Film: Super 16mm, 60’, 2004

Script / Director / Producer: Adnan Softić
Edit: Sandra Trostel
Camera: Bettina Herzner
With: Yuri Englert, Ratko Danilović, Andre Santen,
Iris Minich...
Music: Günter Reznicek, Ratko Danilović, 
Thies Mynther, Anton Bruhin
Sound Edit: Thies Mynther
Set design: Ilke Penzlien, Christine Ebeling
Costume design: Nina Galinec
Suported by: The University of Fine Arts, Hamburg

Short description:
A cleaner observes his associates without ever actually meeting them. His son fears a burglar who doesn't exist. Their common friend meets a reincarnation of Janis Joplin whom he tries to convince to return to the netherworld in a “reasonable manner”

„Why do the branches keep on growing after the root has disappeared?
Why don't the leaves dry, although they don't receive any juice?”

Slicing through the onion 

“The film is based on a true story, however it does not correspond to it completely.” What could be perceived as a 'disclaimer' in the end credits if one watched the film backwards can no longer be considered a purely legal passage when the end credits are placed where they are, at the end. At the end of a film that at the beginning indicates the fact - the second indication aside from the events themselves – that the names of the protagonists are identical to those of the actors.

I envisage Adnan Softić wanting to collect the ingredients for his film and suddenly discovering that everything he needs is already there. He experiences something similar to Yuri (Yuri Englert), a man in his mid twenties who wants to cook for his sister (Iris Minich) and makes a shopping list. However, the ingredients are already there and it is not until this moment that he has the sense of having been shopping. The temporal-narrative structure of the film is fragile. Time and action fall apart in layers.

One minute could mean one minute or a whole human lifetime. Yet at the same time, the scene is set in a completely ‘normal’ world: normal – at least for the duration of the shoot in the filmmaker’s home. However it remains unclear whether or not the figures have ever actually arrived in this world. Their perception is interrupted. Initially it is separated from the life of the outsiders. On the other hand it is exposed to something that always returns. The schoolboy André (André Santen) is frightened by the vision of a burglar breaking into his house. His father, Ratko, never sets eyes on his work colleagues – as a cleaner he cleans their rooms by night – however for him they are very much alive. As the narrator, he follows the trail of those that are absent. As a reader of the signs he acknowledges the most fleeting references as testifying an action.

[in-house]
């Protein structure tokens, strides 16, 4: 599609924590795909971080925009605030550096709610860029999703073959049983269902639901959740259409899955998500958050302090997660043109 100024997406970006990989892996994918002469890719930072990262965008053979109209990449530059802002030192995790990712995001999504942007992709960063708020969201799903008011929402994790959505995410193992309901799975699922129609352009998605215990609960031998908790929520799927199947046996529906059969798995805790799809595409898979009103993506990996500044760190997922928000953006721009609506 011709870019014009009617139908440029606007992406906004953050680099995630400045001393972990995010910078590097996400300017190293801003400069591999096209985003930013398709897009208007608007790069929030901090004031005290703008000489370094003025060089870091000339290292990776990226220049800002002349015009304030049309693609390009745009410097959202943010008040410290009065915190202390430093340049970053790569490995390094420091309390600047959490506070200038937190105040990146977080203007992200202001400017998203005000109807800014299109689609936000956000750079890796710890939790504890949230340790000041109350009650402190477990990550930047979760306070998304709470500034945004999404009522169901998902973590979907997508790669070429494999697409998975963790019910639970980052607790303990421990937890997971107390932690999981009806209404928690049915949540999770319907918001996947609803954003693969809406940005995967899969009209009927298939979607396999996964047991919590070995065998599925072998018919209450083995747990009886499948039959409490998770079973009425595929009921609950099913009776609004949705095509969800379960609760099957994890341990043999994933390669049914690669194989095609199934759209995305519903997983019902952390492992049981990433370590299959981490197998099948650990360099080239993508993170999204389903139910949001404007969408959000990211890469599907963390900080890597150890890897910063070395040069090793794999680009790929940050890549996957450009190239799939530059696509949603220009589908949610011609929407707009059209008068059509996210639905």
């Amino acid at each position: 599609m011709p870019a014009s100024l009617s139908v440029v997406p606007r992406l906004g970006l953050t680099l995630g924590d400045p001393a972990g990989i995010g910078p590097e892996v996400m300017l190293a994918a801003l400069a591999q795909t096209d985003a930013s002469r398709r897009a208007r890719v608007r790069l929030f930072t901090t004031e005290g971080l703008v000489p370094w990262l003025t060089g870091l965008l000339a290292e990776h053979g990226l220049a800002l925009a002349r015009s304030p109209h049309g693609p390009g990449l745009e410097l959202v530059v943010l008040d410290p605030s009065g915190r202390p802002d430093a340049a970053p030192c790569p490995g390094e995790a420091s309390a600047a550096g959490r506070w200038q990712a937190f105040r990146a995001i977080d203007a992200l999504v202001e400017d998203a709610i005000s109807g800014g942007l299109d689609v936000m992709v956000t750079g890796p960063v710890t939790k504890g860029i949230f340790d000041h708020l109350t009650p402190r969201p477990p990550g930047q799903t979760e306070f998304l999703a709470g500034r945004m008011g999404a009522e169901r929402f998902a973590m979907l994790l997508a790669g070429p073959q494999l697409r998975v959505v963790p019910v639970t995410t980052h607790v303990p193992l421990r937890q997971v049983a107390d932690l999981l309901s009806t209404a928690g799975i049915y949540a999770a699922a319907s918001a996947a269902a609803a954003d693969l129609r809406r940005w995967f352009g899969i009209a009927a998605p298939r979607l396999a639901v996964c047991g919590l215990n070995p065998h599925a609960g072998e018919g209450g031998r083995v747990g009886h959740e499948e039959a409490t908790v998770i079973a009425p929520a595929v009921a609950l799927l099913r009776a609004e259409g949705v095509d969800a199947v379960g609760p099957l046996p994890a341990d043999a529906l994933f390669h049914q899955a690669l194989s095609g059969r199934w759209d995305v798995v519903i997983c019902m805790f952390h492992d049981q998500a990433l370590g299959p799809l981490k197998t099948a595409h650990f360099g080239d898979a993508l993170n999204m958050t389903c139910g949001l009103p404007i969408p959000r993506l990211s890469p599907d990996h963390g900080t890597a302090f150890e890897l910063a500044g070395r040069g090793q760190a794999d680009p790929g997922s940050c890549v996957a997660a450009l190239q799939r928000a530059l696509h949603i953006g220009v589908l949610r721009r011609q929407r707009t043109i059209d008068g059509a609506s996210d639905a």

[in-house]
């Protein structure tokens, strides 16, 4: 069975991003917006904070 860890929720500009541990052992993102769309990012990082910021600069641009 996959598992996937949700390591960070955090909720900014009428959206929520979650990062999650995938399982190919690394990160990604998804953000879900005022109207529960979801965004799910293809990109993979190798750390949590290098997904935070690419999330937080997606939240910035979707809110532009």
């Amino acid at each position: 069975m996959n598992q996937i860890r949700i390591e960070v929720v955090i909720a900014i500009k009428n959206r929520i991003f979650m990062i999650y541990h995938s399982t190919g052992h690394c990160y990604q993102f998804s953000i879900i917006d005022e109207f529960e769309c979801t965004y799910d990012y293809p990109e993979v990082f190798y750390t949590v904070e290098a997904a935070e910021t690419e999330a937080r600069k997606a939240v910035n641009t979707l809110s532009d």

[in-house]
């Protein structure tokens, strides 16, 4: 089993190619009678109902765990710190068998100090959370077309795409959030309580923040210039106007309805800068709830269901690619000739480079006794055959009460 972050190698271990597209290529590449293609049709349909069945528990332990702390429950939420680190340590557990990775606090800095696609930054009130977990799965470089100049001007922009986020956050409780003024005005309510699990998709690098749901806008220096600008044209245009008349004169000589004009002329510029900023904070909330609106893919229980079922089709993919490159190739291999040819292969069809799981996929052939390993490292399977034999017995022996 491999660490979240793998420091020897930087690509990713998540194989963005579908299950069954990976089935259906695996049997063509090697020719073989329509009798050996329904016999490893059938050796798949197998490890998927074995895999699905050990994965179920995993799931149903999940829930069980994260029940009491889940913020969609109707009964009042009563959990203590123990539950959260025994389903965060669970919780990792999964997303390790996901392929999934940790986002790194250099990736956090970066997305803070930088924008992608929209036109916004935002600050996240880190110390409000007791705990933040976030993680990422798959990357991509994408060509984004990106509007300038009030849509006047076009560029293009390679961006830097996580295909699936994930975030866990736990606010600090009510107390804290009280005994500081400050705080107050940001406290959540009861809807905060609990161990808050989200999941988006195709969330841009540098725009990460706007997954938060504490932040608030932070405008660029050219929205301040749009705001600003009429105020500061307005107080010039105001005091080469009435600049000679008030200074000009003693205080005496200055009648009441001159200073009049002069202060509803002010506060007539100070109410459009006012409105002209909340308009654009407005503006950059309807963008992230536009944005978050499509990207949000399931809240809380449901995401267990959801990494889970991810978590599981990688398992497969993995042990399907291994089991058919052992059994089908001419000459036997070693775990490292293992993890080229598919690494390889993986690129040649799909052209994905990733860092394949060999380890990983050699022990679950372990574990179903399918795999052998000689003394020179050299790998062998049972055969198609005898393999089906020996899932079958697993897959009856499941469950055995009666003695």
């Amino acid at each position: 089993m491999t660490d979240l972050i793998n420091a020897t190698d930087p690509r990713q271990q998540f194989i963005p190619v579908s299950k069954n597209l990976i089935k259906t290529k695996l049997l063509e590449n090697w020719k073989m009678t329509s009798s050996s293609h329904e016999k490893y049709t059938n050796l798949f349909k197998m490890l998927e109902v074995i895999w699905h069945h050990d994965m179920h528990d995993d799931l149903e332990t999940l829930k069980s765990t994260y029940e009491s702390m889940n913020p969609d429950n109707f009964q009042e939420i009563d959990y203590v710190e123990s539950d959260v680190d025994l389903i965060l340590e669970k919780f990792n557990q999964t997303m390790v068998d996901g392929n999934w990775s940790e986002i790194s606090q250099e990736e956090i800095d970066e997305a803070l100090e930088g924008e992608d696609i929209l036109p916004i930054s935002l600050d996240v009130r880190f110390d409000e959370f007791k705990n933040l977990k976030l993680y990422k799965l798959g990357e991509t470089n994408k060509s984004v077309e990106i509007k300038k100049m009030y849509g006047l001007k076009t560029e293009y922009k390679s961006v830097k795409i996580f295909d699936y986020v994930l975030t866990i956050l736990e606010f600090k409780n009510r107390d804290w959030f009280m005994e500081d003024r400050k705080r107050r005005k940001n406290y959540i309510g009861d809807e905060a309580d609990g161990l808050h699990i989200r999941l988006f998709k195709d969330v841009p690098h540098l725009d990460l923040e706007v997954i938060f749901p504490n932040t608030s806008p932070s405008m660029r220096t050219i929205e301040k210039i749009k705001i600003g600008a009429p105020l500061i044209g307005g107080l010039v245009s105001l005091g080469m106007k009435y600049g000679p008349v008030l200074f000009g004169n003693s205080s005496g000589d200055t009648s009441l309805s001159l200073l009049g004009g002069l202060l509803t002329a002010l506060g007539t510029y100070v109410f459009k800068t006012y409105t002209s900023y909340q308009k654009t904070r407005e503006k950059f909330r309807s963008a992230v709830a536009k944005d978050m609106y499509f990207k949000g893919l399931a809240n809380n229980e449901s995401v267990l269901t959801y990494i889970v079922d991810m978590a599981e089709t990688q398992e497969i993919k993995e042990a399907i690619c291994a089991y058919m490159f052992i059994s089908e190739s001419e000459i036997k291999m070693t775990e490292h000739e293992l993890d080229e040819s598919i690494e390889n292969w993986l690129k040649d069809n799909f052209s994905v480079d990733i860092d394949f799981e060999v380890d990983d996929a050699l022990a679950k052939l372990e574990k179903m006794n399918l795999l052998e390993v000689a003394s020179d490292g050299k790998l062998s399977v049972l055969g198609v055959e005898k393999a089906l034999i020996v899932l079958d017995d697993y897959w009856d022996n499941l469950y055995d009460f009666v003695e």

The film is in three languages. Perhaps it is the remains of a timeframe that is expressed here. In the German subtitle one reads the following about Lenin: “For some people it’s a joke. For others he was a hero and for yet another he is a trauma”. A Bosnian commentary can also be found: “An unscathed stag asks his hunter for forgiveness”. Scraps of language from another world that insistently appear yet are incomplete. It is their empty places that distressingly return, like the empty chairs in a photo of the past. We lack connections and continuity.

Luk - Onion - Zwiebel is a film that makes a philosophical statement. It is introduced by a facial composite drawer. A facial composite or phantom view can only be successful in connection with a criminal offence. The film asks: What could be a possible image of a phantom? While the artist working for the police advocates the obvious relationship between the crime and criminal, the film advocates a circular structure. It drifts and yet at the same time always remains in the same place. If one insists – together with the police officer – on the existence of an offender then this existence appears to be divided. It pervades people by interrupting connections. Yuri puts the phone down and says “bye” afterwards. A small hesitation that makes the farewell too late.